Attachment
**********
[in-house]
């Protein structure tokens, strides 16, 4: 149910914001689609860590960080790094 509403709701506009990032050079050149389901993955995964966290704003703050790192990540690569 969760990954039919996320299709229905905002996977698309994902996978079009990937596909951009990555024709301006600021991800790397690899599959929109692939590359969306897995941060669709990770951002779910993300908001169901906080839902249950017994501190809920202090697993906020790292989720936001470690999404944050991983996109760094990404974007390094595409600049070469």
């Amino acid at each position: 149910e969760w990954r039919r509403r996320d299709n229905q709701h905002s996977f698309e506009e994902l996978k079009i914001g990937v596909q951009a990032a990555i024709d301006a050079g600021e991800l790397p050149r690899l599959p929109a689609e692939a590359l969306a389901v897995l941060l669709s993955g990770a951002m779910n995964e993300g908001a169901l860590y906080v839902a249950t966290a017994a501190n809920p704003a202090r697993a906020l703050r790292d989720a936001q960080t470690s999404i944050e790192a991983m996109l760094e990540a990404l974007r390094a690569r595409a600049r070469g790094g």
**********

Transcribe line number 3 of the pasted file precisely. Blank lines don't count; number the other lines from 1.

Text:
């Amino acid at each position: 149910e969760w990954r039919r509403r996320d299709n229905q709701h905002s996977f698309e506009e994902l996978k079009i914001g990937v596909q951009a990032a990555i024709d301006a050079g600021e991800l790397p050149r690899l599959p929109a689609e692939a590359l969306a389901v897995l941060l669709s993955g990770a951002m779910n995964e993300g908001a169901l860590y906080v839902a249950t966290a017994a501190n809920p704003a202090r697993a906020l703050r790292d989720a936001q960080t470690s999404i944050e790192a991983m996109l760094e990540a990404l974007r390094a690569r595409a600049r070469g790094g």